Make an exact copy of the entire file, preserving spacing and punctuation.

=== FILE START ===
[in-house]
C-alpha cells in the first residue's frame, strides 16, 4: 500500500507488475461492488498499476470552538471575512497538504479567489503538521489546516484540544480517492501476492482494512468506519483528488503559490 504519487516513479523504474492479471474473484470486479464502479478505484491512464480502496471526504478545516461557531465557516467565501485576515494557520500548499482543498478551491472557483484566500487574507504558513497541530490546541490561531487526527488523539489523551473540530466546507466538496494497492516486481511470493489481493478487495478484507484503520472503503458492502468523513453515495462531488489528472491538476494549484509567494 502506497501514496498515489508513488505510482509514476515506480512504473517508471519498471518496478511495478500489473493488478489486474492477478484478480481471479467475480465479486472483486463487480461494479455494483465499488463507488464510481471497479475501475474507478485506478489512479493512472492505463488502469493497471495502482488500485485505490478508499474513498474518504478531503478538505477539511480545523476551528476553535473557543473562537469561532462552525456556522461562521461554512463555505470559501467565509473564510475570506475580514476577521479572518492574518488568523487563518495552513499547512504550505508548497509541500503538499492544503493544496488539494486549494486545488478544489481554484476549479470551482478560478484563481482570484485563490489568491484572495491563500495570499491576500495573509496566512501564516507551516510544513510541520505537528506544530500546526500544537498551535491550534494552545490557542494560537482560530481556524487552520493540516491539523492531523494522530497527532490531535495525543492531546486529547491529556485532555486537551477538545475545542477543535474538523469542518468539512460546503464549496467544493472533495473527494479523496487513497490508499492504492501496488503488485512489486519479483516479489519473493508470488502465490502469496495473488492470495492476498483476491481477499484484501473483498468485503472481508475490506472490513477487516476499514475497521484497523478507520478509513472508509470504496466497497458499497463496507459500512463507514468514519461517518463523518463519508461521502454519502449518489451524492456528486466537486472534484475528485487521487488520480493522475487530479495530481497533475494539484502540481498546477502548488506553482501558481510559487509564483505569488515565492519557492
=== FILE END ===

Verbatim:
[in-house]
C-alpha cells in the first residue's frame, strides 16, 4: 500500500507488475461492488498499476470552538471575512497538504479567489503538521489546516484540544480517492501476492482494512468506519483528488503559490 504519487516513479523504474492479471474473484470486479464502479478505484491512464480502496471526504478545516461557531465557516467565501485576515494557520500548499482543498478551491472557483484566500487574507504558513497541530490546541490561531487526527488523539489523551473540530466546507466538496494497492516486481511470493489481493478487495478484507484503520472503503458492502468523513453515495462531488489528472491538476494549484509567494 502506497501514496498515489508513488505510482509514476515506480512504473517508471519498471518496478511495478500489473493488478489486474492477478484478480481471479467475480465479486472483486463487480461494479455494483465499488463507488464510481471497479475501475474507478485506478489512479493512472492505463488502469493497471495502482488500485485505490478508499474513498474518504478531503478538505477539511480545523476551528476553535473557543473562537469561532462552525456556522461562521461554512463555505470559501467565509473564510475570506475580514476577521479572518492574518488568523487563518495552513499547512504550505508548497509541500503538499492544503493544496488539494486549494486545488478544489481554484476549479470551482478560478484563481482570484485563490489568491484572495491563500495570499491576500495573509496566512501564516507551516510544513510541520505537528506544530500546526500544537498551535491550534494552545490557542494560537482560530481556524487552520493540516491539523492531523494522530497527532490531535495525543492531546486529547491529556485532555486537551477538545475545542477543535474538523469542518468539512460546503464549496467544493472533495473527494479523496487513497490508499492504492501496488503488485512489486519479483516479489519473493508470488502465490502469496495473488492470495492476498483476491481477499484484501473483498468485503472481508475490506472490513477487516476499514475497521484497523478507520478509513472508509470504496466497497458499497463496507459500512463507514468514519461517518463523518463519508461521502454519502449518489451524492456528486466537486472534484475528485487521487488520480493522475487530479495530481497533475494539484502540481498546477502548488506553482501558481510559487509564483505569488515565492519557492